|WikiProject Linguistics||(Rated Start-class)|
Why not? --The Cunctator
Why not indeed. A bit more info on each would be useful, I think. (I can't write it, my total knowledge of Finnish is the name "Suomi.") Vicki Rosenzweig
- Maybe "Sauna"? One of the few words borrowed from finnish into international usage.—The preceding unsigned comment was added by 18.104.22.168 (talk • contribs) 22:02, November 25, 2004.
Ok, so let's imagine we merged the pages. Creating a huge text including ALL the cases in the case list would be pointless. Classifying according to language, such as Finnish, would create the problem that which language do we choose? Finnish, Estonian and Hungarian share some, but not all their cases; and certainly they don't use them in the same way. For example, the Estonian -ga often used where Finnish would use -lla, not -n kanssa. So, not merging.—The preceding unsigned comment was added by Vuo (talk • contribs) 00:48, February 1, 2005.
This contains a gross inaccuracy - the "on" case in Hungarian is the suppressive, not addessiveEdit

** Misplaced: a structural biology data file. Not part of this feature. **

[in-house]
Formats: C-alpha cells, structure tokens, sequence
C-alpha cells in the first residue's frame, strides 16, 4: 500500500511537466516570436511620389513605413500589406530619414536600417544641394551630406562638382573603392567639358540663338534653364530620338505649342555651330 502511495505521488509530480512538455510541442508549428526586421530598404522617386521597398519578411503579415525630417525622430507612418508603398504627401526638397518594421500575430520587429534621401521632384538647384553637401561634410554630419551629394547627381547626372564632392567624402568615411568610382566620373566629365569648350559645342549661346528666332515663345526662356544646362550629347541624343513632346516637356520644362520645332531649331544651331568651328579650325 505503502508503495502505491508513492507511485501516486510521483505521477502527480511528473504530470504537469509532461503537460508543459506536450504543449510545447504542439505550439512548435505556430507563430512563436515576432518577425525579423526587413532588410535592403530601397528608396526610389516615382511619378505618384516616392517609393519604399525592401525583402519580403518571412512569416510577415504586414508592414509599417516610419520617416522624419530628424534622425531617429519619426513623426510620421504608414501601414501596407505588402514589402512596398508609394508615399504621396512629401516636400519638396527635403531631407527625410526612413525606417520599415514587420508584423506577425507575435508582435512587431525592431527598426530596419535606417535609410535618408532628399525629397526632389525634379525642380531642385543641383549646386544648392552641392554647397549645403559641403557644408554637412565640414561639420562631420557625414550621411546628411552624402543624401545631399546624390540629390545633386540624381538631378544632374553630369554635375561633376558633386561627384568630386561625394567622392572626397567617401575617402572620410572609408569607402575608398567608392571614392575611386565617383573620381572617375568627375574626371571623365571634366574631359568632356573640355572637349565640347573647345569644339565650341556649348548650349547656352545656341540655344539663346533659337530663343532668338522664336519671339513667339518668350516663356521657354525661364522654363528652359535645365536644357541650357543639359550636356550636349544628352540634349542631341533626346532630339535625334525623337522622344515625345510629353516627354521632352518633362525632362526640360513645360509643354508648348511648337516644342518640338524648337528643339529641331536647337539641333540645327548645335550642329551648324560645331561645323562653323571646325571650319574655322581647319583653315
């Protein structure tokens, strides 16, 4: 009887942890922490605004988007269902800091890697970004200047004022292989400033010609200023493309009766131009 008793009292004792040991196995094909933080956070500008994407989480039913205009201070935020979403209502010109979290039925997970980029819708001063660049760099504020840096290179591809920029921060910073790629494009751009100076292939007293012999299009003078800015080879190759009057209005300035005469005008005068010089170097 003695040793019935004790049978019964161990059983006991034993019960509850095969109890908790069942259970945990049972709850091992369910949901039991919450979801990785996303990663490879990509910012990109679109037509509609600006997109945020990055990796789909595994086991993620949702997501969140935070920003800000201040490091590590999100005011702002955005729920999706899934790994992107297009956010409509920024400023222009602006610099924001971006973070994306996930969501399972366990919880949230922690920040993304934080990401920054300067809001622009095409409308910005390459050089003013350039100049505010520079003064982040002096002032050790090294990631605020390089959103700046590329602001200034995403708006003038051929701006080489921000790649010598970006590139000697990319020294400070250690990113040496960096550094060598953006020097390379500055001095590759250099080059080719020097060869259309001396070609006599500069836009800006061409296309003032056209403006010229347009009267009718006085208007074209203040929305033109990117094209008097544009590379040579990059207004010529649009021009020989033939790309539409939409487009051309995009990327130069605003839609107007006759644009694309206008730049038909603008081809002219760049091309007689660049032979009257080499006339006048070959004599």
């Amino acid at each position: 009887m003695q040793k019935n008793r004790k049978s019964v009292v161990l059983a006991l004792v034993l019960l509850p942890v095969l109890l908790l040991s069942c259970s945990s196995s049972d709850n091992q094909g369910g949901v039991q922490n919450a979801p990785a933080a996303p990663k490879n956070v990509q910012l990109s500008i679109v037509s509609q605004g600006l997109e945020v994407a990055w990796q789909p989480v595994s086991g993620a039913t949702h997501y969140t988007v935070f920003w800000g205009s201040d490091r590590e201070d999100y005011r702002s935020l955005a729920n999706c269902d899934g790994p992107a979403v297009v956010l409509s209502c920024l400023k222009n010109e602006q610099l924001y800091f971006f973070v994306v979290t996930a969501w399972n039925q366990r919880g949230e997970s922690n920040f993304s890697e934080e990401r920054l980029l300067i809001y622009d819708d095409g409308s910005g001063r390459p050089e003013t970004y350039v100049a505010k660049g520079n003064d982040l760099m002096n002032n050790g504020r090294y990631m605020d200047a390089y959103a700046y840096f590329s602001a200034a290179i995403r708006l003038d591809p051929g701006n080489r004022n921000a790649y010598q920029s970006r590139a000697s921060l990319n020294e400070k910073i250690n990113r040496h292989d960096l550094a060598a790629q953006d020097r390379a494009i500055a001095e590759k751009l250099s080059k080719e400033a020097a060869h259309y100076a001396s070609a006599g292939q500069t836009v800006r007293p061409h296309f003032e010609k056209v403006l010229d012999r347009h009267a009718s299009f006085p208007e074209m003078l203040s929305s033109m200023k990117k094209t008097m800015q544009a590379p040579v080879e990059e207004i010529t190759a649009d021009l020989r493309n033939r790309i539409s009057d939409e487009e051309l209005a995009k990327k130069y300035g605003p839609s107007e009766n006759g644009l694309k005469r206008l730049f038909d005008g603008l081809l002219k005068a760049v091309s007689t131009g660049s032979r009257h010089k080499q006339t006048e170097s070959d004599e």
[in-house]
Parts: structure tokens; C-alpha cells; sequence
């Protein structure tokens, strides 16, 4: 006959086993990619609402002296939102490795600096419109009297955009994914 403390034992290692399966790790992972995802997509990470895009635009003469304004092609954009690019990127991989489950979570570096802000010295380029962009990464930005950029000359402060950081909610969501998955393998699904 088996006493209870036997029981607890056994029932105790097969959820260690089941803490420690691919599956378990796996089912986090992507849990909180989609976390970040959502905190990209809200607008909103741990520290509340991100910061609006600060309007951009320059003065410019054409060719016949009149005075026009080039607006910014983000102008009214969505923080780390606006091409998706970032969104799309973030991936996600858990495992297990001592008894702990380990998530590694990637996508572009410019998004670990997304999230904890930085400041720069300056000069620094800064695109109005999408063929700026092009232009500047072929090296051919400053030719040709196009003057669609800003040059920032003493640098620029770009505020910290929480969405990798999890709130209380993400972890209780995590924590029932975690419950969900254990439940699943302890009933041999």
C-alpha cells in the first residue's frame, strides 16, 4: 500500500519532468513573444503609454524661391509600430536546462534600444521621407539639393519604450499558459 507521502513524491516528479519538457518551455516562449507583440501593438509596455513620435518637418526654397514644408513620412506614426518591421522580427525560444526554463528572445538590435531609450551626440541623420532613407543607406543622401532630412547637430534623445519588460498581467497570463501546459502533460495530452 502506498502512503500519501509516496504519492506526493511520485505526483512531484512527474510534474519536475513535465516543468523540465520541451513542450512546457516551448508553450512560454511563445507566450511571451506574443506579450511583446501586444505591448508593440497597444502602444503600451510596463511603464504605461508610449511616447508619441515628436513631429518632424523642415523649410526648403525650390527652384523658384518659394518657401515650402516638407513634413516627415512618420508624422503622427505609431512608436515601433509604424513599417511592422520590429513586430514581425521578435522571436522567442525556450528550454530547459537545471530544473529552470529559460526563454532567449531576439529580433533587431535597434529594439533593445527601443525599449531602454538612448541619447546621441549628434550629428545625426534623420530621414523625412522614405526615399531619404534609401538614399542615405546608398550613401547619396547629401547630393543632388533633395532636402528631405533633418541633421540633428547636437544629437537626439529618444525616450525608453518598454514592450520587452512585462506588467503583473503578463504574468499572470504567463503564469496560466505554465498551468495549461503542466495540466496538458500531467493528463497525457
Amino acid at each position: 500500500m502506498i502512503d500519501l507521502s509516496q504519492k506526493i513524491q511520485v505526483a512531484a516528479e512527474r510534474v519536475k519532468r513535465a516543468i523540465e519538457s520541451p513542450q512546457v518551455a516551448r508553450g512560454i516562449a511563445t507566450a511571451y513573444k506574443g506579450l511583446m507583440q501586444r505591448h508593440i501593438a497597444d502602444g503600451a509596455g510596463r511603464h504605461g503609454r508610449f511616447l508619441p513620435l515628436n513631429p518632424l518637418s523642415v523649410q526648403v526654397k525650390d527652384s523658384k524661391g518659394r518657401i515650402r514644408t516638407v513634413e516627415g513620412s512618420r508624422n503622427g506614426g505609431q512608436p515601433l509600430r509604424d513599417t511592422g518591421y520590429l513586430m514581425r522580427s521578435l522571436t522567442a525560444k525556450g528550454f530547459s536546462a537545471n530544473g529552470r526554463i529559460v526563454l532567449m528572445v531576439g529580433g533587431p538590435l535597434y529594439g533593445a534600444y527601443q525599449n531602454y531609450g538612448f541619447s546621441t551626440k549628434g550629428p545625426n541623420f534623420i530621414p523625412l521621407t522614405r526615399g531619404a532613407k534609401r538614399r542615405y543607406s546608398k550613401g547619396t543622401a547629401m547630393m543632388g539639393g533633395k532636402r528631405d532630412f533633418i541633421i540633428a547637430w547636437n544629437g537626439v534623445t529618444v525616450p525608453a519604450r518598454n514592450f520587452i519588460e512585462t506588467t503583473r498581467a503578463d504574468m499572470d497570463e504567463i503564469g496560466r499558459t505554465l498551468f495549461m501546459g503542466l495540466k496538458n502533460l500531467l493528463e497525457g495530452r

This contains a gross inaccuracy - the "on" case in Hungarian is the suppressive, not addessive. Or, conversely, the addessive case in Hungarian is expressed with -nál/nél and not -n.
I vounteer to rewrite this article.
Please let me have your comments.
- I'm Hungarian and you're right. This article needs correction. On the other hand, I don't understand why all of these would be considered grammatical cases at all. They're just postpositions that became suffixes over time. —Preceding unsigned comment added by Rklz (talk • contribs) 07:27, 17 March 2008 (UTC)
- Agreed, that needs to be corrected: what's they're writing about here is superessive, not adessive, and while don't know much Finnish and certainly no Estonian, I'm pretty sure that the examples given here are of the superessive case, as they're "on" something, not "at" something. A rewrite is definitely needed.